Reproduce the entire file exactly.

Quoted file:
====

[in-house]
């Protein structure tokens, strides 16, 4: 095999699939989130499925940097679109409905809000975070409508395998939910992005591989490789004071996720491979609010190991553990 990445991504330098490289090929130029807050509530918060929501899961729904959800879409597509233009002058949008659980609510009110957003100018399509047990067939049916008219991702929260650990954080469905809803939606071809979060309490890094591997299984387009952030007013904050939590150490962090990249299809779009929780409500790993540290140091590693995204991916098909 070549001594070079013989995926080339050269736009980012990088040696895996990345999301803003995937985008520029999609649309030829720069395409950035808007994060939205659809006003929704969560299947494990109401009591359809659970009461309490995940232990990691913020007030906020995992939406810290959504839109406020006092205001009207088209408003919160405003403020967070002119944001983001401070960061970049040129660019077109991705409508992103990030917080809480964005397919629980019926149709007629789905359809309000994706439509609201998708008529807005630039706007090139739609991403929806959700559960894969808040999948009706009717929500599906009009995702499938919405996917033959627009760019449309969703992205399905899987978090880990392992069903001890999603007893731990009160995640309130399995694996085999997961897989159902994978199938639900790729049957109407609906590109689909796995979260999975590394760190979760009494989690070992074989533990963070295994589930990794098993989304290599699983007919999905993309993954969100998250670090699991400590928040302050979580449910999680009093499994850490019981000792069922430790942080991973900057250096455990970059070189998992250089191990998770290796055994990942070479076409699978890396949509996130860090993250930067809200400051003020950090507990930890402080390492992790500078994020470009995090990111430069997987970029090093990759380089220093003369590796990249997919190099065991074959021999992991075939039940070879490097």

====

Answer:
[in-house]
């Protein structure tokens, strides 16, 4: 095999699939989130499925940097679109409905809000975070409508395998939910992005591989490789004071996720491979609010190991553990 990445991504330098490289090929130029807050509530918060929501899961729904959800879409597509233009002058949008659980609510009110957003100018399509047990067939049916008219991702929260650990954080469905809803939606071809979060309490890094591997299984387009952030007013904050939590150490962090990249299809779009929780409500790993540290140091590693995204991916098909 070549001594070079013989995926080339050269736009980012990088040696895996990345999301803003995937985008520029999609649309030829720069395409950035808007994060939205659809006003929704969560299947494990109401009591359809659970009461309490995940232990990691913020007030906020995992939406810290959504839109406020006092205001009207088209408003919160405003403020967070002119944001983001401070960061970049040129660019077109991705409508992103990030917080809480964005397919629980019926149709007629789905359809309000994706439509609201998708008529807005630039706007090139739609991403929806959700559960894969808040999948009706009717929500599906009009995702499938919405996917033959627009760019449309969703992205399905899987978090880990392992069903001890999603007893731990009160995640309130399995694996085999997961897989159902994978199938639900790729049957109407609906590109689909796995979260999975590394760190979760009494989690070992074989533990963070295994589930990794098993989304290599699983007919999905993309993954969100998250670090699991400590928040302050979580449910999680009093499994850490019981000792069922430790942080991973900057250096455990970059070189998992250089191990998770290796055994990942070479076409699978890396949509996130860090993250930067809200400051003020950090507990930890402080390492992790500078994020470009995090990111430069997987970029090093990759380089220093003369590796990249997919190099065991074959021999992991075939039940070879490097």